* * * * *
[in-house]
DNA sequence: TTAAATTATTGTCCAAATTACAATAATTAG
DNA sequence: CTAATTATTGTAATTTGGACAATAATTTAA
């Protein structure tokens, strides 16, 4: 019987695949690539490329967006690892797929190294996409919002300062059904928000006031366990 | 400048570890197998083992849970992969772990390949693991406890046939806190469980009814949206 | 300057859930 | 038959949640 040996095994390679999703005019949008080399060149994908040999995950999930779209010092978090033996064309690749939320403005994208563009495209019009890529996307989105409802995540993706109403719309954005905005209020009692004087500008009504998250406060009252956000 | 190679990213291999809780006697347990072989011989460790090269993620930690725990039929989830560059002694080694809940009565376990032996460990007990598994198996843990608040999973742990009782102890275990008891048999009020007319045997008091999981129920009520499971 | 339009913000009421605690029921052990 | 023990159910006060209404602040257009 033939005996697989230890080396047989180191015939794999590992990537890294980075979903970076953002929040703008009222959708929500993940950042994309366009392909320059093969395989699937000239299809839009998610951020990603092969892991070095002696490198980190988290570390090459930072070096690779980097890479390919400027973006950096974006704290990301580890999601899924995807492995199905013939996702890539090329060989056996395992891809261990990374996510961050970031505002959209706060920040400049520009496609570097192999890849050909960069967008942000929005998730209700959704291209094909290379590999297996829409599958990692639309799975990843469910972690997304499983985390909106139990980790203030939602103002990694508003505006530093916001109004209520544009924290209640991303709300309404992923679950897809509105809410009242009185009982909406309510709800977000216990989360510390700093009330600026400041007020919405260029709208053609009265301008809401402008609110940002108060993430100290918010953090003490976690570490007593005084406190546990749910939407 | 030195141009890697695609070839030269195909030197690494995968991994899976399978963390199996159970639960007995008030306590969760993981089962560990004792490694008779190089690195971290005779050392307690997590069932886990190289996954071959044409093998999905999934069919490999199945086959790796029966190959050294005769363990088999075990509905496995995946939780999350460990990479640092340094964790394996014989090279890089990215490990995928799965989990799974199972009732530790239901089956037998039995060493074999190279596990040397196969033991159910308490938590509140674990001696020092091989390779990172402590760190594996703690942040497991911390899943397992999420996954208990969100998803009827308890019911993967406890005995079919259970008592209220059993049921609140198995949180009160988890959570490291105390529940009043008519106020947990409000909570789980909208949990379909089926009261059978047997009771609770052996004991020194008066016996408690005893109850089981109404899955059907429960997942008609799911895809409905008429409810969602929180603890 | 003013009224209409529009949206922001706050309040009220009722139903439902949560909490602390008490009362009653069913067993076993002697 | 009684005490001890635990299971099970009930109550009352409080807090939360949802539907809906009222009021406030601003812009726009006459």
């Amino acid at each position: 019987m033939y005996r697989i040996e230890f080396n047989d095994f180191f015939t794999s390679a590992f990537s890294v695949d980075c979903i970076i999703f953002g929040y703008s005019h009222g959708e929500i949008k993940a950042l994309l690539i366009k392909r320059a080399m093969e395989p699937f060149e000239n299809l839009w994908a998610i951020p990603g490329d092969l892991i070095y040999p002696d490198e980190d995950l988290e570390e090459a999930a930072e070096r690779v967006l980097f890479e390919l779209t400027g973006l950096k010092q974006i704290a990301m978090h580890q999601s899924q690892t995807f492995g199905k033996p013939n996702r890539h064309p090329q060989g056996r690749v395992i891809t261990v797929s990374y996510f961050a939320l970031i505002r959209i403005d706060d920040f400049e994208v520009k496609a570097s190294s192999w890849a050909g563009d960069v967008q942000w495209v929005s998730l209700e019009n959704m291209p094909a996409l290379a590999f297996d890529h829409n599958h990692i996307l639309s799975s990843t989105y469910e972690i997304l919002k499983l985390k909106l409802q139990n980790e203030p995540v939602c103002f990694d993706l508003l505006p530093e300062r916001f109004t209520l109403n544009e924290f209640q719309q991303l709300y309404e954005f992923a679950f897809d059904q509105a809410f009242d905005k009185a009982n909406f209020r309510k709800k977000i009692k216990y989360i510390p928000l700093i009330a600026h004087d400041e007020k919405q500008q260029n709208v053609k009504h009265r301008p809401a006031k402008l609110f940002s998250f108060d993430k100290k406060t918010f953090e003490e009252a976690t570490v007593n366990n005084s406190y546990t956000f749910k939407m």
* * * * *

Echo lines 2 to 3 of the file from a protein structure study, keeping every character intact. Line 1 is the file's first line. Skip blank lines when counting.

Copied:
DNA sequence: TTAAATTATTGTCCAAATTACAATAATTAG
DNA sequence: CTAATTATTGTAATTTGGACAATAATTTAA